Director: Lu Yang
Cast: Lei Jiayin, Yang Mi, Dong Zijian, Yu Hewei, Guo Jingfei, Tong Liya, Dong Jie
Runtime: 2 hrs 10 mins
Rating: NC16 (Some Violence)
Released By: Golden Village
Official Website: https://cmc-pictures.com/a-writers-odyssey/
Opening Day: 12 February 2021
Synopsis: A WRITER’S ODYSSEY tells the story of Kongwen Lu (Dong Zijian), the author of a fantasy novel series following a heroic teenager, also named Kongwen, on a quest to end the tyrannical rule of Lord Redmane, under the guidance of a Black Armor (Guo Jingfei). But through a strange twist of fate, the fantasy world of the novel begins to impact life in the real world, leading Guan Ning (Lei Jiayin) to accept a mission from Tu Ling (Yang Mi) to kill the author.
When Hollywood goes big, the rest of the world follow. Not in the Covid-19 sense mind you but dumb loud CGI-filled spectaculars. The Korean film industry has done their fair share over the years and now the increasingly maturing China film industry is following suit. Lu Yang’s A Writer’s Odyssey is the latest to join the race after the box-office hit, The Wandering Earth and disasters liked Shanghai Fortress.
It takes a while to fully grasp the essence of A Writer’s Odyssey, it can be a bit confusing at first and takes way more explanation than the average movie. But the end result is definitely worth the wait.
The movie opens with a dishevelled man named Guan Nin (Lei Jiayin) who has spent the past six years looking for his missing daughter, nicknamed Little Tangerine. Shortly after, he is engaged by Tu Ling (Yang Mi), CIO of a famous technology company, Aladdin to assassinate a novelist, Kongwen (Dong Zhijian) as Guan possesses a “special” skill. In return, Aladdin will promised to help Guan search for his missing daughter.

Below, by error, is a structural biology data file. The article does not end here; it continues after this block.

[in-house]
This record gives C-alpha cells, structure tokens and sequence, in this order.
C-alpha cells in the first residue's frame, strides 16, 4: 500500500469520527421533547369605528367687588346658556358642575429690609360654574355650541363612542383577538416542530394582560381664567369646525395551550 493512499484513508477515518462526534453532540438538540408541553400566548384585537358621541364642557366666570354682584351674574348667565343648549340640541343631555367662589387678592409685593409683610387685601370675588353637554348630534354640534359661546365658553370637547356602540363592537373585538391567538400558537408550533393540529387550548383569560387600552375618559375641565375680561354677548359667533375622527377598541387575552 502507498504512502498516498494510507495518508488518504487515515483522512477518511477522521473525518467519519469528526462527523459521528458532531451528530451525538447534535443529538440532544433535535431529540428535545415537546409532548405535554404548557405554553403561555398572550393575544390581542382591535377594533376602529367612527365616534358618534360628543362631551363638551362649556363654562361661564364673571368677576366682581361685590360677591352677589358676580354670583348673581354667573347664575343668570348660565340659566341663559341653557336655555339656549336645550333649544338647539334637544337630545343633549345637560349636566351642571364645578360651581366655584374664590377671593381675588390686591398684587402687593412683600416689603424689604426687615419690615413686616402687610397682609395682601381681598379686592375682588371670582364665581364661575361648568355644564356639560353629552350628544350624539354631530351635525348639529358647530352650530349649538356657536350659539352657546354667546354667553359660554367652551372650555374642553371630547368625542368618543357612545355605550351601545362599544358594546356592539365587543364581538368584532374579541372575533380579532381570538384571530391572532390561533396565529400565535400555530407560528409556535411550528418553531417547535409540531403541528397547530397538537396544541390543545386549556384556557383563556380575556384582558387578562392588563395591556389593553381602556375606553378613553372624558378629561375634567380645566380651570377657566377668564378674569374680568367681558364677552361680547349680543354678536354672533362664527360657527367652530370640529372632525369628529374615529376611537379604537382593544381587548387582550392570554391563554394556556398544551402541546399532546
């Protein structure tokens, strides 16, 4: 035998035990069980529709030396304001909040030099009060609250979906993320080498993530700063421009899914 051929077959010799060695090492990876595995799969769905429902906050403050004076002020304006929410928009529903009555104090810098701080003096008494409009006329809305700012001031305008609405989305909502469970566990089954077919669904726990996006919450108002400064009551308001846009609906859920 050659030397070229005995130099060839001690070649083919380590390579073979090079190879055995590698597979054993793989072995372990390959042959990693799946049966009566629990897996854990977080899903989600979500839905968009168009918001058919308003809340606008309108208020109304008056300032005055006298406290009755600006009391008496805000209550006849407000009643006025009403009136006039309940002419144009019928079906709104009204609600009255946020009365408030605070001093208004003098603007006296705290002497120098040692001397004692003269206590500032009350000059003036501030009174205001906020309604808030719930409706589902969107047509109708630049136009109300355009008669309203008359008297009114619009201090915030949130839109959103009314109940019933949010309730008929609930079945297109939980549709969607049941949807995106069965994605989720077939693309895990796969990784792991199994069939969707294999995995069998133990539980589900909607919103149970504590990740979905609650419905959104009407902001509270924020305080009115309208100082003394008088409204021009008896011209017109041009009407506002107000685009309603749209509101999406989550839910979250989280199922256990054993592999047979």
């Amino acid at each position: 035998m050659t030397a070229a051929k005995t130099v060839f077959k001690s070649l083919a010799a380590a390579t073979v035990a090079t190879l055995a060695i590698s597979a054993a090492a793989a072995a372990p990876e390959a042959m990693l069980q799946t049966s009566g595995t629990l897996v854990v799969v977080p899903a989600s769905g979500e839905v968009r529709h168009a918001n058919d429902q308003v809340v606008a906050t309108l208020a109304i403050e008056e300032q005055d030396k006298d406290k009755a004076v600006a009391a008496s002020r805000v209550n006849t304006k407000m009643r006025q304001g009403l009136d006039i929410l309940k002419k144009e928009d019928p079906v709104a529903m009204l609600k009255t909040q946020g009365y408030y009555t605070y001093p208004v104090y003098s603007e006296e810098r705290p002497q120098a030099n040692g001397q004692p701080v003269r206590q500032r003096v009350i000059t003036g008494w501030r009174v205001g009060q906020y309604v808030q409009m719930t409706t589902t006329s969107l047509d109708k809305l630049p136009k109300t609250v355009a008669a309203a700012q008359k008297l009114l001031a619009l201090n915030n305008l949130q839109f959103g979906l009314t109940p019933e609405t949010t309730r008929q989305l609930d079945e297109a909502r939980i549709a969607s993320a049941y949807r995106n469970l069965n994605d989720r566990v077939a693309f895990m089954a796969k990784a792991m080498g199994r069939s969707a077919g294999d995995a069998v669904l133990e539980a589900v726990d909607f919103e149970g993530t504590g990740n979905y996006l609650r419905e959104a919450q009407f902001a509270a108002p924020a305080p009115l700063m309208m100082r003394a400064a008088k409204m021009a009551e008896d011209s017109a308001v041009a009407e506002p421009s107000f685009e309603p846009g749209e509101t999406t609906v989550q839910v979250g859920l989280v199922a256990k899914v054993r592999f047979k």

And why must it be Kongwen, a down-and-out miserably young man who is hiding behind a mask scribing his unfinished novel? Because the owner of Aladdin, Li Mu believes that his life depends on the outcome of the character in Kongwen’s fantasy novel. Still with us at this point of time? Well, in Kongwen’s novel, a character named Kongwen is fighting against an evil warlord, Lord Redmane in an imaginative land where war is a daily affair. Along with an orphan girl named Little Tangerine and a blood-sucking creature living inside him, Kongwen must kill Lord Redmane to avenge the death of his sister.
How does all the above convoluted elements actually work in one single movie?
Does it works? In fact, it does if you can also accept the convenient fact that there are “mutants” living among us as well on earth. The story is structured around two worlds. A Writer’s Odyssey is a weird blend of reality and fantasy. First the one that has Guan trying all means to stalk and kill Kongwen and the second which is set in an ancient creepy world ruled by ruthless villagers, a mysterious Lord Redmane and his army of creepy crimson cavalrymen.
Some might deem the overall flick as excessive but the main core and theme of it is simply Guan’s endearing fatherly love or as what Dominic Toretto always say in Fast & Furious- family. Dong Zhijian and Lei Jiayin are such consummate performers that they are the main reasons to sit through this fantasy venture. Yang Mi who is usually known for her looks take on a tough gung-ho action-oriented role here. Together with Lu Yang and his team of writers, they seem to assemble all the right elements to tell both of the ongoing adventures. The movie has no issue juggling between what is real and what’s imagined. And to make everything cohesive in the end is no mean feat.
The movie surprisingly contains the right amount of narrative, exposition and action pieces to complement the constant onslaught of visual effects. The characters of Guan and Kongwen takes their time to establish their relationship without degenerates into nonsensical territory even though time is not on their side. There’s an obvious antagonist. Most important of all, there’s a clear-cut objective. The visual effects by MoreVFX Beijing are impressive as well, creating an atmospheric, carefully constructed imaginary world filled with drab and despair mirroring the fate of our protagonists.
While there are many CGI-filled titles out there that are low on substance and high on visuals, this is thankfully not one of them. The last act does erred on the overly indulgence side but that’s just a minor flaw that can be forgiven. A Writer’s Odyssey scores high with its rich production design, highly stylized well-done visual effects and enjoyable storyline. It's loud but not dumb. Perhaps producer Ning Hao (Crazy Stone) has a hand in steering the script as well.
(Reality and fantasy blends perfectly in A Writer’s Odyssey)
Review by Linus Tee